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February 15, 2007
Shareholders Ask Companies for Transparency on Corporate Political Giving
    by Anne Moore Odell

With 43 companies facing shareholder resolutions on political accountability this proxy season, a handful of companies have already reached agreements with filers on this issue.

As the 2007 proxy season begins, one of the major conversations at shareholder meetings will center on companies’ disclosure of political giving. The tangled web of political contributions is often difficult for shareholders to follow. Many companies give money directly to candidates and campaigns, and make indirect contributions through trade associations and other tax-exempt organizations. This season, institutional investors and allied shareholders have filed 43 resolutions asking companies to report on how the money from their corporate treasuries is spent on politics.

The Center for Political Accountability (CPA) worked with 25 institutional investors to file resolutions based on models created by the CPA. These resolutions urge companies to disclose soft money expenses and to require board oversight of how these moneys are allocated.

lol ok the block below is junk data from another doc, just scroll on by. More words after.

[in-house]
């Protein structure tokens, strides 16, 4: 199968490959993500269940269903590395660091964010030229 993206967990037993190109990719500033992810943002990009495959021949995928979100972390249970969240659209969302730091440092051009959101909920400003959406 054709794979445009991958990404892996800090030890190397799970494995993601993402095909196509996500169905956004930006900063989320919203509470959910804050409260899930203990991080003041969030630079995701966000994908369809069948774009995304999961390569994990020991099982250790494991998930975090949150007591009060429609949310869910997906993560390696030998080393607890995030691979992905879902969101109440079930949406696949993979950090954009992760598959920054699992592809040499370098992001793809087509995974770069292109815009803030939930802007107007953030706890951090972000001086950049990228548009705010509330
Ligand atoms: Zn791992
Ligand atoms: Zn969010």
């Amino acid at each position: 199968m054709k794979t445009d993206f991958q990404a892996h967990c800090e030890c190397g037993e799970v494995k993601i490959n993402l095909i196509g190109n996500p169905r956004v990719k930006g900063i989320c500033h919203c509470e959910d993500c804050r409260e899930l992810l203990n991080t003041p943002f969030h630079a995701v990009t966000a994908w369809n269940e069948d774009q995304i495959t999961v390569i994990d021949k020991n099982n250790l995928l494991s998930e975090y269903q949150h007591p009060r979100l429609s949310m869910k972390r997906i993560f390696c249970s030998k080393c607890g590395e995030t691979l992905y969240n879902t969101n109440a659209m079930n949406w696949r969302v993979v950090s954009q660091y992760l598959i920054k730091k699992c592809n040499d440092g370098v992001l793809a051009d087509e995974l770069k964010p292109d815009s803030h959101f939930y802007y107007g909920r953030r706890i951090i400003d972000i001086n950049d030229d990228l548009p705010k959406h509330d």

Green Century Capital Management, working with the CPA, was one of the institutional investors to file resolutions with three energy companies: American Electric Power (AEP), Xcel Energy (XEL) and FirstEnergy Corp. (FE). "Companies wield tremendous political influence, but they aren’t required by law to disclose their political contributions," said Andrew Shalit, Director of Shareholder Advocacy at Green Century Capital Management, explaining the importance of the proposals to "We think that’s wrong, not just for the public interest but also for shareholders. When political contributions are made without proper oversight, there is room for all manner of abuse. We’re gratified that more and more companies are recognizing that," he added.

The political accountability resolutions can be broken into two related camps. The first type of resolution, in front of 31 companies, urges disclosure and board oversight of company soft money contributions and full disclosure of moneys given to trade associations and allied groups. The second group of 12 companies faces a resolution that just asks for disclosure and board oversight on corporate soft money contributions.

The role that trade associations play in the political arena is especially nebulous. Trade associations hold no accountability to any company or interest group and don’t need to make public their membership rolls or their political activities. Companies—and therefore shareholders—are unable to discern how and where their contributions are being spent.

"We raised the question of political contributions made through trade associations because these associations represent another channel for political influence. Trade associations really are stand-alone groups of political operators that can significantly lag the companies that they represent," Shalit said. Without proper oversight, trade associations could be supporting causes that are antithetical to the companies funding them.